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According to Cooper, cocoa production and processing is hard work, but this type of farming is productive and profitable. Cooper derives satisfaction from being able to demonstrate this type of farming to visitors.
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Cooper picks the cocoa then throws the pods into a heap. He then cracks the pods and shells out the beans from the inside.
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“The big pods have 52 seeds. When I get my head of seeds, I put them in bags to sweat. This process is called fermentation. Later the fermented beans are brought to the cocoa house and scattered for drying.”
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Cooper’s cocoa house is still in prime condition, the wheels rolling back the roof to expose the drying floor. Now, the traditional entertainment, Cooper’s favourite, beings.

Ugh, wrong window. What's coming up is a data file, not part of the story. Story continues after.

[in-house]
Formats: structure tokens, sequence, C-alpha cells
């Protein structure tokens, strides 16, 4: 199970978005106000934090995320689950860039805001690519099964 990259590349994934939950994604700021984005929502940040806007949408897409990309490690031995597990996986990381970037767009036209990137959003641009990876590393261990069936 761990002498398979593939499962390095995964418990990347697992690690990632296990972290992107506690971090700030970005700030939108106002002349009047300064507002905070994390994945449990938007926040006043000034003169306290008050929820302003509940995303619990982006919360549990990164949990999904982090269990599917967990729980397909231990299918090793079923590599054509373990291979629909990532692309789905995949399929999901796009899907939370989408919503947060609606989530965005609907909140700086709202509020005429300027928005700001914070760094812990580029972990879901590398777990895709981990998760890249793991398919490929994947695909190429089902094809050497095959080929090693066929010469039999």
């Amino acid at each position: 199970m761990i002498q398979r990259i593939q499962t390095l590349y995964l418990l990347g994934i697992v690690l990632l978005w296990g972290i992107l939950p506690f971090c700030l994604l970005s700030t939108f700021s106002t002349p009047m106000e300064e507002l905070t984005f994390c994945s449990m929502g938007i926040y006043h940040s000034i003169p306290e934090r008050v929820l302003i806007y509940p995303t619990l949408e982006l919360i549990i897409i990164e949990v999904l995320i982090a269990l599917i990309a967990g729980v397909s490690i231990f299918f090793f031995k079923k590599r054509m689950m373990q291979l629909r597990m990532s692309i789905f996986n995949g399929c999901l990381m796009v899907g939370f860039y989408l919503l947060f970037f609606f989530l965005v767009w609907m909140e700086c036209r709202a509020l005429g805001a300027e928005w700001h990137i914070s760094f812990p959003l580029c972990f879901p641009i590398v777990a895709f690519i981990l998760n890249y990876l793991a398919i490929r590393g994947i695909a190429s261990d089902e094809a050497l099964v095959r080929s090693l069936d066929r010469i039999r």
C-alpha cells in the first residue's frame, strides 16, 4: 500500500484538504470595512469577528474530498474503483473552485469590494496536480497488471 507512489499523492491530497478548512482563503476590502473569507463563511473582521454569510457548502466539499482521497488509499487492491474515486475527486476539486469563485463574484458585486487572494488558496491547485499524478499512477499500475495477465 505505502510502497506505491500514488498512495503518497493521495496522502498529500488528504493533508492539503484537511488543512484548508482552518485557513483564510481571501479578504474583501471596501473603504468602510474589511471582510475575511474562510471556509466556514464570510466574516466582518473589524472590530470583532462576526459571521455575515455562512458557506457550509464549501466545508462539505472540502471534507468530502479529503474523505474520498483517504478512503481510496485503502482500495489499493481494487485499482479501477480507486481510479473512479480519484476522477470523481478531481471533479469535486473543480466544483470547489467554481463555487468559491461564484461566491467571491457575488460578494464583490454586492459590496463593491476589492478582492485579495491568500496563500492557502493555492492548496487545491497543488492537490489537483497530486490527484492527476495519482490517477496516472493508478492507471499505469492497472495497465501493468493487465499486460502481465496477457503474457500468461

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“Dancing the cocoa here is like having a party. You dance and the dancing gets stronger as you sip some country tonic, rum and Coke, to boost your performance.”
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Having a party: Dancing the cocoa


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While onlookers sing and play music, Cooper and all who wish to participate dance atop the mound of beans, round and round in a circle, feet shuffling and crushing the beans in continuous rhythm. Water is sprinkled on the beans to get the slime off, while one person rakes the scattered beans with a wooden rake back into the circle.
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Teamwork: Sprinkling and raking the cocoa


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Cocoa dancing is also referred to as “polishing the cocoa” because, in effect, you are cleaning the beans.